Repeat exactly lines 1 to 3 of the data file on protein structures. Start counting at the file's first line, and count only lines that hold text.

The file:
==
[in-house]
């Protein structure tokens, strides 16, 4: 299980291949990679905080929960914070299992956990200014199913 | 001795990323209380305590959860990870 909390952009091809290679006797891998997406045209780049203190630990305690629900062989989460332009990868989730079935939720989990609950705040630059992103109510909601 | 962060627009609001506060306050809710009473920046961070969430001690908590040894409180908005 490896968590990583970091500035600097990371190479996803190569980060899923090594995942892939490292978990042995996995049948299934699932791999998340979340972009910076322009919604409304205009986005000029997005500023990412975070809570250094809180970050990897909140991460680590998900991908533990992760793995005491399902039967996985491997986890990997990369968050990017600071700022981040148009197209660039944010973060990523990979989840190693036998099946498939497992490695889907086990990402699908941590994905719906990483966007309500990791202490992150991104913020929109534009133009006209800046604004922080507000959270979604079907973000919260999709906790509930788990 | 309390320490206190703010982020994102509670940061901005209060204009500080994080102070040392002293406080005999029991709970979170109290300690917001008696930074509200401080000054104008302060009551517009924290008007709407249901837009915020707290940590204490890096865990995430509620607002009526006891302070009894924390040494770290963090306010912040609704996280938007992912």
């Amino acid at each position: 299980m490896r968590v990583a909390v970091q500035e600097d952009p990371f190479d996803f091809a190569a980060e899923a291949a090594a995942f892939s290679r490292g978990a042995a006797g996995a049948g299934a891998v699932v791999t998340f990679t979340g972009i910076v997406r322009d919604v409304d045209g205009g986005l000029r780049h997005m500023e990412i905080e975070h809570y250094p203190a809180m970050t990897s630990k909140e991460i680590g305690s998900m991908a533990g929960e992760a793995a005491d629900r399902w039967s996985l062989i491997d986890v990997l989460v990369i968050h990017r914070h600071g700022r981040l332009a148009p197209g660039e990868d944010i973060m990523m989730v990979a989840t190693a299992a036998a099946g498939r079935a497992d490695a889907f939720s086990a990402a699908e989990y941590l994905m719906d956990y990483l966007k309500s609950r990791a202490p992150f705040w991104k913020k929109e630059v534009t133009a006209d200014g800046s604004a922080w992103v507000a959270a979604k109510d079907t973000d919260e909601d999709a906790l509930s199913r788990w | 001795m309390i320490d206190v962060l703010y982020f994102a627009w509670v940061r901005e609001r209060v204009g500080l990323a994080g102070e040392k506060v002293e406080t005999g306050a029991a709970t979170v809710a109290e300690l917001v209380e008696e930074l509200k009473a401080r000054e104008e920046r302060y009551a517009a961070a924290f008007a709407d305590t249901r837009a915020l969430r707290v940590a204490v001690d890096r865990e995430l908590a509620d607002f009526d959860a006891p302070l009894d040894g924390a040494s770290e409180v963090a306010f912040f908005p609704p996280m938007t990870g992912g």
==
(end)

[in-house]
């Protein structure tokens, strides 16, 4: 299980291949990679905080929960914070299992956990200014199913 | 001795990323209380305590959860990870 909390952009091809290679006797891998997406045209780049203190630990305690629900062989989460332009990868989730079935939720989990609950705040630059992103109510909601 | 962060627009609001506060306050809710009473920046961070969430001690908590040894409180908005 490896968590990583970091500035600097990371190479996803190569980060899923090594995942892939490292978990042995996995049948299934699932791999998340979340972009910076322009919604409304205009986005000029997005500023990412975070809570250094809180970050990897909140991460680590998900991908533990992760793995005491399902039967996985491997986890990997990369968050990017600071700022981040148009197209660039944010973060990523990979989840190693036998099946498939497992490695889907086990990402699908941590994905719906990483966007309500990791202490992150991104913020929109534009133009006209800046604004922080507000959270979604079907973000919260999709906790509930788990 | 309390320490206190703010982020994102509670940061901005209060204009500080994080102070040392002293406080005999029991709970979170109290300690917001008696930074509200401080000054104008302060009551517009924290008007709407249901837009915020707290940590204490890096865990995430509620607002009526006891302070009894924390040494770290963090306010912040609704996280938007992912």
């Amino acid at each position: 299980m490896r968590v990583a909390v970091q500035e600097d952009p990371f190479d996803f091809a190569a980060e899923a291949a090594a995942f892939s290679r490292g978990a042995a006797g996995a049948g299934a891998v699932v791999t998340f990679t979340g972009i910076v997406r322009d919604v409304d045209g205009g986005l000029r780049h997005m500023e990412i905080e975070h809570y250094p203190a809180m970050t990897s630990k909140e991460i680590g305690s998900m991908a533990g929960e992760a793995a005491d629900r399902w039967s996985l062989i491997d986890v990997l989460v990369i968050h990017r914070h600071g700022r981040l332009a148009p197209g660039e990868d944010i973060m990523m989730v990979a989840t190693a299992a036998a099946g498939r079935a497992d490695a889907f939720s086990a990402a699908e989990y941590l994905m719906d956990y990483l966007k309500s609950r990791a202490p992150f705040w991104k913020k929109e630059v534009t133009a006209d200014g800046s604004a922080w992103v507000a959270a979604k109510d079907t973000d919260e909601d999709a906790l509930s199913r788990w | 001795m309390i320490d206190v962060l703010y982020f994102a627009w509670v940061r901005e609001r209060v204009g500080l990323a994080g102070e040392k506060v002293e406080t005999g306050a029991a709970t979170v809710a109290e300690l917001v209380e008696e930074l509200k009473a401080r000054e104008e920046r302060y009551a517009a961070a924290f008007a709407d305590t249901r837009a915020l969430r707290v940590a204490v001690d890096r865990e995430l908590a509620d607002f009526d959860a006891p302070l009894d040894g924390a040494s770290e409180v963090a306010f912040f908005p609704p996280m938007t990870g992912g």